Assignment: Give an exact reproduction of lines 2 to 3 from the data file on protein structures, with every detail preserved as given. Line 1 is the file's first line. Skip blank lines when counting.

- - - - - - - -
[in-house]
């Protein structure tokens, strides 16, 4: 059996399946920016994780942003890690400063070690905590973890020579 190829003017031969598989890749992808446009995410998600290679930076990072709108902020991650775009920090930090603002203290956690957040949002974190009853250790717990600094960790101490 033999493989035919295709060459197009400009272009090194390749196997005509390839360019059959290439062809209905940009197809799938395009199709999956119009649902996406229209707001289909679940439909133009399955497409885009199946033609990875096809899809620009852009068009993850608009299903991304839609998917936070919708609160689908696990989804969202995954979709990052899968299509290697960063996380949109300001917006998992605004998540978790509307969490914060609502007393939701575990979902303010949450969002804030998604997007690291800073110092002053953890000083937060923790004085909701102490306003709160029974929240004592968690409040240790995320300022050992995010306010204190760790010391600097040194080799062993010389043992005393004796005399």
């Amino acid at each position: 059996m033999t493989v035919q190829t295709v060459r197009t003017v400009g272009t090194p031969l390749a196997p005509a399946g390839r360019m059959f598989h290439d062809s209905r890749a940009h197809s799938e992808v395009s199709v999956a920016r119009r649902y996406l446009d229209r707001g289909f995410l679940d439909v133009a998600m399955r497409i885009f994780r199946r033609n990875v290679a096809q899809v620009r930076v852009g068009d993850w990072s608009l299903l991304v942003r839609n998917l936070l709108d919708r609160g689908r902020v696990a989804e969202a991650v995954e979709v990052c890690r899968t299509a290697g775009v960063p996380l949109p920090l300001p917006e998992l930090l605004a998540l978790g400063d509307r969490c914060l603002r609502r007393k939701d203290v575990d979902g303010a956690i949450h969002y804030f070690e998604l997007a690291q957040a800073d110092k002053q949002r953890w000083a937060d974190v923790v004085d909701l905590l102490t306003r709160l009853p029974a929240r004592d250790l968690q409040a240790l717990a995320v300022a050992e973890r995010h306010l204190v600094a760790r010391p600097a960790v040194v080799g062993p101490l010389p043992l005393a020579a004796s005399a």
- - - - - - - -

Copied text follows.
């Protein structure tokens, strides 16, 4: 059996399946920016994780942003890690400063070690905590973890020579 190829003017031969598989890749992808446009995410998600290679930076990072709108902020991650775009920090930090603002203290956690957040949002974190009853250790717990600094960790101490 033999493989035919295709060459197009400009272009090194390749196997005509390839360019059959290439062809209905940009197809799938395009199709999956119009649902996406229209707001289909679940439909133009399955497409885009199946033609990875096809899809620009852009068009993850608009299903991304839609998917936070919708609160689908696990989804969202995954979709990052899968299509290697960063996380949109300001917006998992605004998540978790509307969490914060609502007393939701575990979902303010949450969002804030998604997007690291800073110092002053953890000083937060923790004085909701102490306003709160029974929240004592968690409040240790995320300022050992995010306010204190760790010391600097040194080799062993010389043992005393004796005399």
């Amino acid at each position: 059996m033999t493989v035919q190829t295709v060459r197009t003017v400009g272009t090194p031969l390749a196997p005509a399946g390839r360019m059959f598989h290439d062809s209905r890749a940009h197809s799938e992808v395009s199709v999956a920016r119009r649902y996406l446009d229209r707001g289909f995410l679940d439909v133009a998600m399955r497409i885009f994780r199946r033609n990875v290679a096809q899809v620009r930076v852009g068009d993850w990072s608009l299903l991304v942003r839609n998917l936070l709108d919708r609160g689908r902020v696990a989804e969202a991650v995954e979709v990052c890690r899968t299509a290697g775009v960063p996380l949109p920090l300001p917006e998992l930090l605004a998540l978790g400063d509307r969490c914060l603002r609502r007393k939701d203290v575990d979902g303010a956690i949450h969002y804030f070690e998604l997007a690291q957040a800073d110092k002053q949002r953890w000083a937060d974190v923790v004085d909701l905590l102490t306003r709160l009853p029974a929240r004592d250790l968690q409040a240790l717990a995320v300022a050992e973890r995010h306010l204190v600094a760790r010391p600097a960790v040194v080799g062993p101490l010389p043992l005393a020579a004796s005399a």